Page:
YOURSAY | 'The gov't must realise that the tourist market is a very competitive one.'
CHKS: I think AirAsia Group Bhd CEO Tony Fernandes is right in saying that Putrajaya should adopt proactive strategies and policies to boost tourism, and not burden tourists further with the departure levy for outbound air passengers.
In this instance, the Pakatan Harapan government seems to be sending the wrong signal for the tourism industry.
Logavel Sundar: Thailand, Indonesia and Singapore also charge an exit tax, but it is camouflaged in air tickets. Fernandes is not making sense as usual.
If we have good tourism products in Malaysia, tourism will soar. So the Tourism and Culture Ministry has to do its part.
As for Malaysians in general, I don’t think many will feel the pinch with this exit tax.
Anonymous #73242862: Exit tax is okay as it only affects those who travel overseas, because people who travel overseas can already afford the exit tax.
IphoneZours: It is silly of Harapan to want to impose a tax on tourism when the number of inbound tourists is on the decline. The government should be looking at ways to spur more arrivals, as tourist dollars are good income for the country.
Look at what our neighbours are doing. They are always innovative with their tourism products and initiatives, thus resulting in higher tourist arrivals and incomes. We are so far behind Thailand, Singapore, Vietnam and even Indonesia.
FirstPeoplesRights: @IphoneZours, I totally agree. Why do this at a time of declining tourist numbers?
We already had a tourist tax implemented just over a year ago for hotel bookings. The government must realise that the tourist market is a competitive one, and with tourism rising in neighbouring countries such as Thailand, Vietnam and Cambodia, this negative tax could have a detrimental impact on the numbers visiting Malaysia.
Just look at the numbers of tourists spending in our malls. Without them, many of these malls would decline. Malaysians will end up suffering through fewer facilities and fewer choices, resulting in higher prices.
Look at the big picture, Harapan.
Kahlil Gibran: We already make money from tourism. Why do we need this exit tax?
Is this more nonsense from Finance Minister Lim Guan Eng to make up for the shortfall because he removed the GST (goods and services tax)?
Spinnot: Tourism and Culture Minister Mohamaddin Ketapi says he doesn’t think tourism will be affected “because almost everywhere this kind of levy is implemented… Some countries are collecting it as tax and some are putting it in the form of tickets.”
Can Mohamaddin name these countries or territories, because a quick Internet search only reveals 37 countries that have a similar tax.
Anonymous 428911434555133: The Transport Ministry has yet to receive any request to rename KLIA despite a leaked letter from a Selangor exco meeting proposing a name change to Sepang International Airport.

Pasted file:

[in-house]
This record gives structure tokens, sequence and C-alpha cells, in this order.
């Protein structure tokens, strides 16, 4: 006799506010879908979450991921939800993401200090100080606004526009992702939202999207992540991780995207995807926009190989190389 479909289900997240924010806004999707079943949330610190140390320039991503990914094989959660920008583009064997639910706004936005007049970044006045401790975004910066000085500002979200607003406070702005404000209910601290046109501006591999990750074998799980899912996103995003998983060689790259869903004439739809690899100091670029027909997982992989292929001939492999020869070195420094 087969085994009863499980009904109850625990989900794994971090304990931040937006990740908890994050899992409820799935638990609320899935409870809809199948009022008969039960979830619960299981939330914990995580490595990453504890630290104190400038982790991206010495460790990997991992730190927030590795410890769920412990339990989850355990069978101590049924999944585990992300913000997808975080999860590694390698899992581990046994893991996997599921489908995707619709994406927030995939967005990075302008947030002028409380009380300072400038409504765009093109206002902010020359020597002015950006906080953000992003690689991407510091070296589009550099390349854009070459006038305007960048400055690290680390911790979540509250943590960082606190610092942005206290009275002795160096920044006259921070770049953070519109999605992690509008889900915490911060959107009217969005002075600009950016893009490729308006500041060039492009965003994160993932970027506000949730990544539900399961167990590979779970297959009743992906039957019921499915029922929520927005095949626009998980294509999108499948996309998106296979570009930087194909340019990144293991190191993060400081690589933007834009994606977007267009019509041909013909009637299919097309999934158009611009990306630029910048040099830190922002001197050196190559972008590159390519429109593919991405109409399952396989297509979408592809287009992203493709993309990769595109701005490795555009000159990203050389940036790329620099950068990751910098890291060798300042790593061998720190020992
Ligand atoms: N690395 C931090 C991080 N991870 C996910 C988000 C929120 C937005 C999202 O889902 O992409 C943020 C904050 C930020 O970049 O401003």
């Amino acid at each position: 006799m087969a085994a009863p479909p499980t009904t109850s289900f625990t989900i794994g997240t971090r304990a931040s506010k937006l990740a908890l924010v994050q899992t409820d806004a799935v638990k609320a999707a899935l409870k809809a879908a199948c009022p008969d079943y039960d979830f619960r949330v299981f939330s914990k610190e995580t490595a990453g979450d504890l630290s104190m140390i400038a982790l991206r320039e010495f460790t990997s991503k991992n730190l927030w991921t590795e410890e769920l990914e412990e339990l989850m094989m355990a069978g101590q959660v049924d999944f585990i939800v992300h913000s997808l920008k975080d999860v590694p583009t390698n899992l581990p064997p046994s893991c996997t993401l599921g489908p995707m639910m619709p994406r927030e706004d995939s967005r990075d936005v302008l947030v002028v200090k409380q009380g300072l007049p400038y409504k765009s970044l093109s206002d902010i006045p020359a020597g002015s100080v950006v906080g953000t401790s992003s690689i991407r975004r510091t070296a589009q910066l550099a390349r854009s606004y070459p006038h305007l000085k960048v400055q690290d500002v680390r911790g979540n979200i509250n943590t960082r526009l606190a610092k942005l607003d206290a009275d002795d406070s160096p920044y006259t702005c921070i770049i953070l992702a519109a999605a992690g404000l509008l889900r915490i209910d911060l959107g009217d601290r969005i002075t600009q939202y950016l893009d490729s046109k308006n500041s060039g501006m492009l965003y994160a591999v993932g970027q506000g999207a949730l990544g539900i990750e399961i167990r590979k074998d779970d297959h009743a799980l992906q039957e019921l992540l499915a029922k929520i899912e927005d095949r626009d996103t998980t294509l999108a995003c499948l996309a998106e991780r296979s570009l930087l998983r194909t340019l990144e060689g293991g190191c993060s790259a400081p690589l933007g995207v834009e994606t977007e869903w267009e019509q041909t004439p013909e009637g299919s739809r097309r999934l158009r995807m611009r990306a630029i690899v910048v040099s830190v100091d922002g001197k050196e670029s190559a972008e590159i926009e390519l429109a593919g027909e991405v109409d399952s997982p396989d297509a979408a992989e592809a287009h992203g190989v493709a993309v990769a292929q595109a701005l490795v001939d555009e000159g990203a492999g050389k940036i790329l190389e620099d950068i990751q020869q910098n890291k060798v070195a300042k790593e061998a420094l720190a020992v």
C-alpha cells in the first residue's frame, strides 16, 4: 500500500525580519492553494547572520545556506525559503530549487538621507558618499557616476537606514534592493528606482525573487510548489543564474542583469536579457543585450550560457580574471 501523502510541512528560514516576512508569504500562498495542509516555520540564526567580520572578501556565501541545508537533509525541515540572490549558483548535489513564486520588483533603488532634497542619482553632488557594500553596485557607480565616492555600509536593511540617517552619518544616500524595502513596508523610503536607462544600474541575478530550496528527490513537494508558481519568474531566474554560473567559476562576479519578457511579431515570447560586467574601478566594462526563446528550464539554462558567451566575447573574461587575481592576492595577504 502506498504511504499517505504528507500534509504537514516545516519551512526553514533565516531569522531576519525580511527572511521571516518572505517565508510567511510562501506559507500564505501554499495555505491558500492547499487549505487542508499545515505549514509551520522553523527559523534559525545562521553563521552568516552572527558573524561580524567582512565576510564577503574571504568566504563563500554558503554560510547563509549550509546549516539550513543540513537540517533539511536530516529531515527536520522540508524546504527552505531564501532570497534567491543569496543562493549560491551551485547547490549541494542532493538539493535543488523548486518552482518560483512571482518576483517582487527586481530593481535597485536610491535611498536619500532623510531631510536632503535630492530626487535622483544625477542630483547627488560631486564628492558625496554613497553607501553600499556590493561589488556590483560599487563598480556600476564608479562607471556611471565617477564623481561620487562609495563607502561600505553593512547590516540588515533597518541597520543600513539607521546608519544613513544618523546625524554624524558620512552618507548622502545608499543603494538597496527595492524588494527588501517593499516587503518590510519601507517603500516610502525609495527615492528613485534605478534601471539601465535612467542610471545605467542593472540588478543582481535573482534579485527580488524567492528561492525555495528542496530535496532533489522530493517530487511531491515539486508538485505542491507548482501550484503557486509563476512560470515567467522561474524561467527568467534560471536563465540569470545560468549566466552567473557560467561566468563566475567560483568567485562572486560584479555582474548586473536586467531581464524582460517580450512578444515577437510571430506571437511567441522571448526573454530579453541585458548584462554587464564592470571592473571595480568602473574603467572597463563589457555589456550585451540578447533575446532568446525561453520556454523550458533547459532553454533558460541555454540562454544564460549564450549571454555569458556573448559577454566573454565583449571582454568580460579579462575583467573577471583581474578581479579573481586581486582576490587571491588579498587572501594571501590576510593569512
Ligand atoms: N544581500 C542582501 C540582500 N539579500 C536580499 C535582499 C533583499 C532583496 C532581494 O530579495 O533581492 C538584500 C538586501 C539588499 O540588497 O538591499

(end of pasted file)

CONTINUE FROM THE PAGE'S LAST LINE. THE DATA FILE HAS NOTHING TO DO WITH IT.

Kuala Lumpur or Sepang… who cares what the airport is called? Just make sure the baggage carousels and inter-terminal trains work.
Lodestar: Sooner or later, someone will want to have KLIA renamed the Tun Mahathir Airport.
Ex-WFW: This is a small issue, Harapan. Please look at more relevant issues concerning the transport and logistics problems that have made us less competitive than many other Asean countries.
Apparently, our traffic congestion, which is impacting on both the economy and the environment, is less important than this name change.
It certainly appears that the Transport Ministry under Harapan is doing what it used to do under BN – spending their time on visits to create sister ports which have no immediate bearing on national interests.
Reports are plentiful, but they keep piling up on the shelves. And the ministry will keep proclaiming that it wants to be a regional transport hub, when it doesn't even bother to find out what is ailing our competitive edge.
Lodestar: It is shocking that in multiracial Malaysia, some elements will set their religion above all others, and seek to deny others the joy of celebrating their own specific cultures and traditions under the guise of ‘sensitivity’ – whatever that means.
Who cares about sensitivity? No one is forcing anyone else to participate. As far as I can tell, Songkran is a festival to usher in the Thai New Year, with no religious connotations, so how can the question even arise?
And how can the Perak government give such an obsequious reply – saying that it will “monitor or minimise any matter or element which is sensitive or can spark dissatisfaction” – to what is really a stupid question from the PAS lawmaker?
This shows the danger of the Umno-PAS alliance, which seems to be forcing Harapan to out-Islam PAS by adopting its own stance of religious intolerance.
It also illustrates the danger of letting PAS gain federal power, which could see all public celebrations relating to other religions banned on grounds of ‘sensitivity’. This is exactly what happens in Saudi Arabia.
Steven Ong: Perak DAP chief Nga Kor Ming’s concerns about the Umno-PAS alliance eventuating in an autocratic state seems valid.
If we don't arrest the spread of fear of the other, then the worst-case scenario outlined by Nga could become a reality, as can be seen with the latest member of the club, Brunei.
Anonymous_3b6c1foc: Why should Muslims be sensitive towards others celebrating their culture and beliefs? This has never been explained.
It seems to me that this Semanggol assemblyperson Razman Zakaria is just fuelling the religious divide.
BTN: I sincerely believe everyone, including here in Malaysia, should stop entertaining people who use religion to make themselves become sensitive to this and that.
By entertaining narrow-minded people, it will only make them become more fanatical. They will have to learn and accept that they cannot continue to be like this at the expense of others.
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